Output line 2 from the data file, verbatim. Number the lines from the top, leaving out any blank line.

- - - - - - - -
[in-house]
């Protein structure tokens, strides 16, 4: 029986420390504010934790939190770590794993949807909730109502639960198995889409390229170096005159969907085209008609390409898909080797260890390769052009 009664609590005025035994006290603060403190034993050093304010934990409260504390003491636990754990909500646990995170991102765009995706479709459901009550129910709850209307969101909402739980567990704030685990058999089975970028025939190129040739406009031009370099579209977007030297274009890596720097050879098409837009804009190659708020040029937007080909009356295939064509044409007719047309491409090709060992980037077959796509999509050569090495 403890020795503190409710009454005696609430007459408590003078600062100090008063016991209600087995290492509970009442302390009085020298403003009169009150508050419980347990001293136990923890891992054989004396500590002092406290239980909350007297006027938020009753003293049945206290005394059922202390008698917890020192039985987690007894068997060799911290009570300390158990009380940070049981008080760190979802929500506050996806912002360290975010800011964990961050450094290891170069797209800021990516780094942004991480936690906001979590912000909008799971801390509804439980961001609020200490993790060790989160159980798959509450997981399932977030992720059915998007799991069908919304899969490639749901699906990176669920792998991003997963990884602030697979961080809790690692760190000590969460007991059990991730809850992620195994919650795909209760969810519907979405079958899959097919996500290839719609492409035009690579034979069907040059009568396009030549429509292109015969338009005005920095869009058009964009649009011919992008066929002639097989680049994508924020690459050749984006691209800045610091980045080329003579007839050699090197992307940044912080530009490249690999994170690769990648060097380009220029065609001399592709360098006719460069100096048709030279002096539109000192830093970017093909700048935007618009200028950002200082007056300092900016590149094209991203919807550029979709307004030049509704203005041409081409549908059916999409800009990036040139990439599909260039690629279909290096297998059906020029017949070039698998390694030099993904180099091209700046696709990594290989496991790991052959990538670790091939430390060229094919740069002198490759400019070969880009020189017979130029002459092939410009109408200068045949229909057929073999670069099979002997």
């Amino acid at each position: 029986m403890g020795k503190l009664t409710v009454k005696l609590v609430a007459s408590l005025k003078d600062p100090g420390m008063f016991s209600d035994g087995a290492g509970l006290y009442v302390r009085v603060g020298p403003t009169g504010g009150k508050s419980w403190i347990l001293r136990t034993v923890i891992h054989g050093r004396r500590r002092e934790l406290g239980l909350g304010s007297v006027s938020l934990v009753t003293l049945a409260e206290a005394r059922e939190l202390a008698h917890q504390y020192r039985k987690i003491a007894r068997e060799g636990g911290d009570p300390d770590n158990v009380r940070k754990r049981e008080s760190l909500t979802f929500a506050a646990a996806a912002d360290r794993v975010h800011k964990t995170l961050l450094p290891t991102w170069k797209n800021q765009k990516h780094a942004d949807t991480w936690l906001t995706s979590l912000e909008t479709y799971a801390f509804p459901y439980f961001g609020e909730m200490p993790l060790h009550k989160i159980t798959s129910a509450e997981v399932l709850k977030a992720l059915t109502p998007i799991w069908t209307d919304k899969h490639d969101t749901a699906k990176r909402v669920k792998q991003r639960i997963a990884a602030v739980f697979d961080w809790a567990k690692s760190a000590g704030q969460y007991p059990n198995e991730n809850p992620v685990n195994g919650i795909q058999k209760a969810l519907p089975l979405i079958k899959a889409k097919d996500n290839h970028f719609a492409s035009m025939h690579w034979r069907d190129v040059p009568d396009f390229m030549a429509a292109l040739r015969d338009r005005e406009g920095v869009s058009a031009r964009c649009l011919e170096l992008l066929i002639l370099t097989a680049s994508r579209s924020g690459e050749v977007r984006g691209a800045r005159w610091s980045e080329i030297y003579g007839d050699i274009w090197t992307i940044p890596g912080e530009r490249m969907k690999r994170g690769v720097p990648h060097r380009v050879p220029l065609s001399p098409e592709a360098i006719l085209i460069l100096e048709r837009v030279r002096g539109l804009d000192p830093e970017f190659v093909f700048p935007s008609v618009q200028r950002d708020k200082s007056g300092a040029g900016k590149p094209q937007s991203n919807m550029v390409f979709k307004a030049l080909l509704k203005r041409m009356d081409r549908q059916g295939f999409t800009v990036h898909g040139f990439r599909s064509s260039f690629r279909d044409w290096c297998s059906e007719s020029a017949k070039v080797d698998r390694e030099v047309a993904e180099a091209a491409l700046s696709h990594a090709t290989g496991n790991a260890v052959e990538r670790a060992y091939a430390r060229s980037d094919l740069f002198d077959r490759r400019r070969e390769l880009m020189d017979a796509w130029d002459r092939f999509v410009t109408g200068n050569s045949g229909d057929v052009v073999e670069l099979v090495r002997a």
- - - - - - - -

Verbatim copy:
């Protein structure tokens, strides 16, 4: 029986420390504010934790939190770590794993949807909730109502639960198995889409390229170096005159969907085209008609390409898909080797260890390769052009 009664609590005025035994006290603060403190034993050093304010934990409260504390003491636990754990909500646990995170991102765009995706479709459901009550129910709850209307969101909402739980567990704030685990058999089975970028025939190129040739406009031009370099579209977007030297274009890596720097050879098409837009804009190659708020040029937007080909009356295939064509044409007719047309491409090709060992980037077959796509999509050569090495 403890020795503190409710009454005696609430007459408590003078600062100090008063016991209600087995290492509970009442302390009085020298403003009169009150508050419980347990001293136990923890891992054989004396500590002092406290239980909350007297006027938020009753003293049945206290005394059922202390008698917890020192039985987690007894068997060799911290009570300390158990009380940070049981008080760190979802929500506050996806912002360290975010800011964990961050450094290891170069797209800021990516780094942004991480936690906001979590912000909008799971801390509804439980961001609020200490993790060790989160159980798959509450997981399932977030992720059915998007799991069908919304899969490639749901699906990176669920792998991003997963990884602030697979961080809790690692760190000590969460007991059990991730809850992620195994919650795909209760969810519907979405079958899959097919996500290839719609492409035009690579034979069907040059009568396009030549429509292109015969338009005005920095869009058009964009649009011919992008066929002639097989680049994508924020690459050749984006691209800045610091980045080329003579007839050699090197992307940044912080530009490249690999994170690769990648060097380009220029065609001399592709360098006719460069100096048709030279002096539109000192830093970017093909700048935007618009200028950002200082007056300092900016590149094209991203919807550029979709307004030049509704203005041409081409549908059916999409800009990036040139990439599909260039690629279909290096297998059906020029017949070039698998390694030099993904180099091209700046696709990594290989496991790991052959990538670790091939430390060229094919740069002198490759400019070969880009020189017979130029002459092939410009109408200068045949229909057929073999670069099979002997």